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Dusky Flycatcher: Overview & Identification

July 26, 2022

The American dusky flycatcher, Empidonax oberholseri, is a small insectivorous passerine species and a member of the tyrant flycatcher family. These species are notorious for being difficult to distinguish since they share a great deal of similarities in look and behavior. Dusky Flycatchers only consume flying insects for food. Numerous mountainous interior regions of western North America are home to the widespread breeding Dusky Flycatcher. In addition to occasionally collecting insects off of plants while hovering, they sit on an open perch and fly out to catch flying insects by hawking and gleaning. In the United States, the summer months are the best times to watch these birds (June - September).

Related: Learn How to ID Your Favorite Birds

How to ID An Dusky Flycatcher

There are four keys to identifying Dusky Flycatcher:

1. Size and Shape

With the exception of sizable triangular patches or bands of white on the underside of the wings, the adult California condor is entirely black. It features reddish red eyes, ivory-colored beak, frill of black feathers at base of neck, and gray legs and feet. The youngster has a blackish head coloring and is primarily mottled dark brown in hue. Instead of having white on the underside of its flying feathers, it has mottled gray.

2. Color Pattern

These species are notorious for being difficult to distinguish since they share a great deal of similarities in look and behavior. It might be difficult to distinguish between Dusky and Hammond's Flycatchers since they are so similar. Even the sounds, which are frequently perhaps the most helpful feature in differentiating Empidonax flycatchers, are extremely similar.

3. Behavior

While flying, the condor's keen eyes locate food. Due to their weight, they prefer high terrain where they may launch into free air right away because they find it difficult to take off from flat ground. They have been spotted at heights of up to 4572 m (15,000 ft), and their top speed is 88.5 km/h (55 mph). Condors are quite quiet. They are skilled at soaring and frequently fly at great altitudes while riding thermal currents, perhaps for amusement. However, air rushes through their spread, finger-like, main wing feathers when gliding and soaring, whistling shrilly in the process.

Their only vocalizations consists of wheezes, coughs that are suppressed, and grunts. Contrarily, condors are fairly meticulous. After feeding, they prefer to take a thorough bath in a pool before clearing their heads on grass, branches, or pebbles. Historically, animals that eat carrion have been stigmatized as filthy and disease-carrying, but this is far from true. After their bath, they spend several hours drying and preening their feathers.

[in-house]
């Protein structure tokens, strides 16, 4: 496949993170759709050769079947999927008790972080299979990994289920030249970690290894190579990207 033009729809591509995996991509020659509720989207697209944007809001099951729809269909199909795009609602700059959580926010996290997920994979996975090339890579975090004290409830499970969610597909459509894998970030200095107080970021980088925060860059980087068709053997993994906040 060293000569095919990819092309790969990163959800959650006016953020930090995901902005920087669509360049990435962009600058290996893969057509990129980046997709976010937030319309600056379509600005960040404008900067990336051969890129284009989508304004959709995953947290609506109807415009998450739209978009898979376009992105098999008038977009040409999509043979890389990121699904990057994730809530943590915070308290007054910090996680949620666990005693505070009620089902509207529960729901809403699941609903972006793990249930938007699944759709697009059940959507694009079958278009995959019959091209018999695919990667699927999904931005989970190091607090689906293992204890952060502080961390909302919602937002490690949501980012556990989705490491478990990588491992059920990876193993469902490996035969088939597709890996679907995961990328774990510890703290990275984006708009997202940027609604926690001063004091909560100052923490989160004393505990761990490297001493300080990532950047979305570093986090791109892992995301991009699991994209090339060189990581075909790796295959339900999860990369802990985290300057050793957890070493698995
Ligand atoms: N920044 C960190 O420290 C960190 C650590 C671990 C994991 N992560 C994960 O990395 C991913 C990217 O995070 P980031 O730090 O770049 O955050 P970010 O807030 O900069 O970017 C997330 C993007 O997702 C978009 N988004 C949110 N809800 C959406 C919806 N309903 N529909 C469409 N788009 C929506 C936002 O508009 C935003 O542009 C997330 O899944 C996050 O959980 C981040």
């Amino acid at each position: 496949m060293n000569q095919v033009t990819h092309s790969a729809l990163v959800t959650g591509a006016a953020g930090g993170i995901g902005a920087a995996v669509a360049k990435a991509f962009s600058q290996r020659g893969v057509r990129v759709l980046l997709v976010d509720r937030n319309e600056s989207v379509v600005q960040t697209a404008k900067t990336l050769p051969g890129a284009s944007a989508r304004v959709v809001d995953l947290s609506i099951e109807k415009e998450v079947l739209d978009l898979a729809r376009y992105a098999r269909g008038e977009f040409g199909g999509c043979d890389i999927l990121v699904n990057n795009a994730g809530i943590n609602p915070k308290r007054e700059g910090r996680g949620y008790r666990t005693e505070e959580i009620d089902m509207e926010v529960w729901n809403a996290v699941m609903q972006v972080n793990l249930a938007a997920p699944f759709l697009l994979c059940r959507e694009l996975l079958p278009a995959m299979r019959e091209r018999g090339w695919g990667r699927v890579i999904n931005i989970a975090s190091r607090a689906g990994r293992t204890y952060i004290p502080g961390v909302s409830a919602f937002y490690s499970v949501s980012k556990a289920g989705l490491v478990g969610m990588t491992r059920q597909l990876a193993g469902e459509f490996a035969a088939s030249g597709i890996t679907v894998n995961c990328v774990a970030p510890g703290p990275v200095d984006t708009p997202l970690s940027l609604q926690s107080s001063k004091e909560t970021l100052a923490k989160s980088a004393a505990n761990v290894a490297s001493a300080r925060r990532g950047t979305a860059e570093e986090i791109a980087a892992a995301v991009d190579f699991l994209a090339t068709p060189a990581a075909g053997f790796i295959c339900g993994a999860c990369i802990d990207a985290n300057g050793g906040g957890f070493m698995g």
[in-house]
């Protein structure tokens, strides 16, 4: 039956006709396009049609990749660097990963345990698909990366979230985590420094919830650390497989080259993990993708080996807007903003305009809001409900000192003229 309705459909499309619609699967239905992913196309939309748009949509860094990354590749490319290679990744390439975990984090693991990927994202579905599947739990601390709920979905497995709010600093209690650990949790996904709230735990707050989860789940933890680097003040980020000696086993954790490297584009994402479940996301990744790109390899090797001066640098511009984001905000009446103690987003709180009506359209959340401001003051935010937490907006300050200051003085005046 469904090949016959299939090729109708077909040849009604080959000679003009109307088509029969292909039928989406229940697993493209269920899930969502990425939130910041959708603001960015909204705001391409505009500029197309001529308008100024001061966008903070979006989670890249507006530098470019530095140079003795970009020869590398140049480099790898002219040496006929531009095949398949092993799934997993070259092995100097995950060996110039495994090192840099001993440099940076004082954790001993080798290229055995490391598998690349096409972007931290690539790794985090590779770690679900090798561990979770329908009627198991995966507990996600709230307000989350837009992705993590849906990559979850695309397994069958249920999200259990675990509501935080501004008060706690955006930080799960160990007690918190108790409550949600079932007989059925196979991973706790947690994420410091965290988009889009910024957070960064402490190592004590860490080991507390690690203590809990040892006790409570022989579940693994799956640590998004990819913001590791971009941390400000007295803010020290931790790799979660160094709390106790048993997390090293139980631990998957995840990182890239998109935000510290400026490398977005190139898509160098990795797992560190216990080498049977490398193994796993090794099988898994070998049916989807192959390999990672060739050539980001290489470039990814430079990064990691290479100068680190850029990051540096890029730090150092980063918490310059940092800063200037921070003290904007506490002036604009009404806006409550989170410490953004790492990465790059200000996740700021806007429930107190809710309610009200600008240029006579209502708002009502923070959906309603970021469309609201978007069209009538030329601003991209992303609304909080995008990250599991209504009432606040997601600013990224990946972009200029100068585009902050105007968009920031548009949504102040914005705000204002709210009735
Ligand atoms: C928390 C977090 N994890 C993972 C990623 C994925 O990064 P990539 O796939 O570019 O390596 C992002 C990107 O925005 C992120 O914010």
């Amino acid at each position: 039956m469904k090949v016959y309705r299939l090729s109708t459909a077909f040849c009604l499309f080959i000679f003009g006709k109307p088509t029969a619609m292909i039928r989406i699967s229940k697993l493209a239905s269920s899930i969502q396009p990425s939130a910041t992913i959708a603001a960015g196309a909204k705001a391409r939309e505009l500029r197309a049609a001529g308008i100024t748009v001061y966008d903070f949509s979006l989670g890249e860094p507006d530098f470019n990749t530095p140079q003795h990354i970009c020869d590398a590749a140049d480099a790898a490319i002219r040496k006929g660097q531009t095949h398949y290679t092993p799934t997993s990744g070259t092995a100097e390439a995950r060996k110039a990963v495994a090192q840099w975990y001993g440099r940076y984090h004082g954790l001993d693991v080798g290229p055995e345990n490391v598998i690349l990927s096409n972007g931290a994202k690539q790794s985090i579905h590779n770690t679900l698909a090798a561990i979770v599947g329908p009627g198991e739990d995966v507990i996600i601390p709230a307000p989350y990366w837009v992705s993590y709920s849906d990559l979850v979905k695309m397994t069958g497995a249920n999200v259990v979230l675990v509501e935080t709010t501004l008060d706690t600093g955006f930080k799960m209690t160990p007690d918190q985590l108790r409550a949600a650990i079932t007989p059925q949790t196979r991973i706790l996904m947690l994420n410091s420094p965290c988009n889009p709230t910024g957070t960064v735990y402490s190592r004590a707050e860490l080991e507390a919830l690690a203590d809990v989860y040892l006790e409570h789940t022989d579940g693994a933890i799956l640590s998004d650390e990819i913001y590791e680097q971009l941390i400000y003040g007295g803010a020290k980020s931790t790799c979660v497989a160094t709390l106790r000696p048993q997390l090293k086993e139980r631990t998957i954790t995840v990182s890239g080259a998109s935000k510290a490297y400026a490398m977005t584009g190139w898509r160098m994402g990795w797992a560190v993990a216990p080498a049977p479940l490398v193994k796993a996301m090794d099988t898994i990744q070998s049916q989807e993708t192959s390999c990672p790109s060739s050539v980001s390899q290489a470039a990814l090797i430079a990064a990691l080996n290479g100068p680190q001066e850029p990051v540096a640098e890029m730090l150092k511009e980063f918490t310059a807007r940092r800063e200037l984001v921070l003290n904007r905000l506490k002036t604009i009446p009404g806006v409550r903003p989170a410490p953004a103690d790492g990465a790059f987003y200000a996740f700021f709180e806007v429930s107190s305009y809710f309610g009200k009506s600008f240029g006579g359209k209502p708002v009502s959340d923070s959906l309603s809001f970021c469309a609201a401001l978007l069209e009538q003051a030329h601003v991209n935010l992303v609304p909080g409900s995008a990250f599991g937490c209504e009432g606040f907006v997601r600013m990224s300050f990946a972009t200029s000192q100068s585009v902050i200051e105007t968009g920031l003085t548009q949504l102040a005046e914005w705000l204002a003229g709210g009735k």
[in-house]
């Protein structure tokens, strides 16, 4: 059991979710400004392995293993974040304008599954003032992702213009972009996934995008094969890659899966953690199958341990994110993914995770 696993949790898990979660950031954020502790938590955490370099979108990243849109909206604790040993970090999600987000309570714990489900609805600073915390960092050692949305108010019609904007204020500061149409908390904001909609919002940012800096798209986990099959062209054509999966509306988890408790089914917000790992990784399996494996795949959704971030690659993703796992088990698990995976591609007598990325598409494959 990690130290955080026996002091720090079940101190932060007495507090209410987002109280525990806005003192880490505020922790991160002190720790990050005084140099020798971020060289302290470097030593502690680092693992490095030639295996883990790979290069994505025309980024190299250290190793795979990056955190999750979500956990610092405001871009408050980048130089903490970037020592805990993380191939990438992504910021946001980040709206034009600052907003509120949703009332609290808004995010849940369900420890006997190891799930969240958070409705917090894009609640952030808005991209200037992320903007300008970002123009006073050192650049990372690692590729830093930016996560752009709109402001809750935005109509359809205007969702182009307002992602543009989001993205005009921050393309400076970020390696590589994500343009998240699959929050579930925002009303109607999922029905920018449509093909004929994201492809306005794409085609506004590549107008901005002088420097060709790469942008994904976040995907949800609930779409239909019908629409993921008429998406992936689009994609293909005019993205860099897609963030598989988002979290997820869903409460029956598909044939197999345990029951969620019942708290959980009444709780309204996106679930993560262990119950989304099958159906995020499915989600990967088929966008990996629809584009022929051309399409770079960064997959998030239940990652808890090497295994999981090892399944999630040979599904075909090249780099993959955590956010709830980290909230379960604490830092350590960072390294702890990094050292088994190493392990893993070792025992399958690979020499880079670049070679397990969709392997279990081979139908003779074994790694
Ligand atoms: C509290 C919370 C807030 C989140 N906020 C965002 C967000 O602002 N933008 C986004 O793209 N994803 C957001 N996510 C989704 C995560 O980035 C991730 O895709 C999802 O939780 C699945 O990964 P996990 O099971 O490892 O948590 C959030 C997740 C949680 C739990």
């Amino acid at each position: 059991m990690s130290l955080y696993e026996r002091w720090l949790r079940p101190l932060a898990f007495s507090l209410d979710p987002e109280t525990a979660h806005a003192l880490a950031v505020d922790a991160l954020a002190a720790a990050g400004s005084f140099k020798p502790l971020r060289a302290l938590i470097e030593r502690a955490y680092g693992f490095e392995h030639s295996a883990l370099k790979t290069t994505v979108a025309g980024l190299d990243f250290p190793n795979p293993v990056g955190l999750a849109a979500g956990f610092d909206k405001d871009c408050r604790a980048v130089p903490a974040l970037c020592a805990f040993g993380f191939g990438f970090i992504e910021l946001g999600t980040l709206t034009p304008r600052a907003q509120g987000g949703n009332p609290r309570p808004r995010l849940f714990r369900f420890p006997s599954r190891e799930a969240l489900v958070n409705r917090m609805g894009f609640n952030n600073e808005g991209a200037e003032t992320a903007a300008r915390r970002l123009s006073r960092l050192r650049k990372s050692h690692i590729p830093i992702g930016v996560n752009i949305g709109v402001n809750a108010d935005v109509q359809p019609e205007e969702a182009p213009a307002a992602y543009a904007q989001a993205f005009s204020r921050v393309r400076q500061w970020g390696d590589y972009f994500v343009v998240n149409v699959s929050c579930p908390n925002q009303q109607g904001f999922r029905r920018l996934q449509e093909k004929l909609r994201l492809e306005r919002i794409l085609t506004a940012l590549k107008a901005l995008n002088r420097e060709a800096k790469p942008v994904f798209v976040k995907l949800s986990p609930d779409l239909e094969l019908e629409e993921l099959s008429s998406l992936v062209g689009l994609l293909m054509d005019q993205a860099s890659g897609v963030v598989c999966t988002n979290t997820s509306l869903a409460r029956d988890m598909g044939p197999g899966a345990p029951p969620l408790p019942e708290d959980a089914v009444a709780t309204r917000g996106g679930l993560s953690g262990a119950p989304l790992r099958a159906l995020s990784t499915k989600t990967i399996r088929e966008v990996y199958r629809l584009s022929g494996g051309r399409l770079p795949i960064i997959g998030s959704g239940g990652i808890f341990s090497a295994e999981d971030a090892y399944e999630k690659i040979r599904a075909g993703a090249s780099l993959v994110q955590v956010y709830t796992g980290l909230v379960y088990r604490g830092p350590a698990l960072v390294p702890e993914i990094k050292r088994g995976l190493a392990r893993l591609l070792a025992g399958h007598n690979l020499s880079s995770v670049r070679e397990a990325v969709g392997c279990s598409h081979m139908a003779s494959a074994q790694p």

In order to lower their body temperature, condors also engage in urohidrosis, or defecating on their legs. Within big condor groups, there is a well-established social structure, with rivalry to establish a pecking order determined by body language, competitive play behavior, and a range of hisses and grunts. When the birds eat, this social structure is very evident since the dominant birds consume before the juvenile ones.

4. Habitat

California Condors may be found in a variety of habitats, from scrubby chaparral to wooded mountain ranges. Only a small portion of the California condor's distinctive range is inhabited. They may currently be found in Arizona, Utah, Baja California, Southern and Central California. From their breeding place, condors will forage in an area of 2,700 square miles. In the wild, California condors can live up to 60 years, and they can even live for more than 60 years in captivity. Carrion is eaten by California condors. They prefer carcasses that are tiny to medium-sized. They ingest bones and bone chips to fulfill their calcium requirements.

The Sisquoc Condor Sanctuary in the San Rafael Wilderness and the Sespe Condor Sanctuary in the Los Padres National Forest were designated as refuges because of their ideal condor breeding habitat. The Los Padres Condor Range and River Protection Act of 1992 added 34,200 hectares (84,400 acres) to the existing wilderness and designated 127,900 hectares (316,050 acres) of additional wilderness as condor habitat.

Related: Barn Owl: ID and Overview

Video on Dusky Flycatcher

A look at the current efforts being undertaken by the Oregon Zoo—in conjunction with Zoo Partners—in the ongoing efforts at Condor recovery. A look at the ongoing challenges facing condors in the wild...and the steps that everyone can take to minimize the risks to wild condors.

Facts About Dusky Flycatcher

Did you know these fun facts about the Flycatchers?

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Related: Bald Eagle: ID and Overview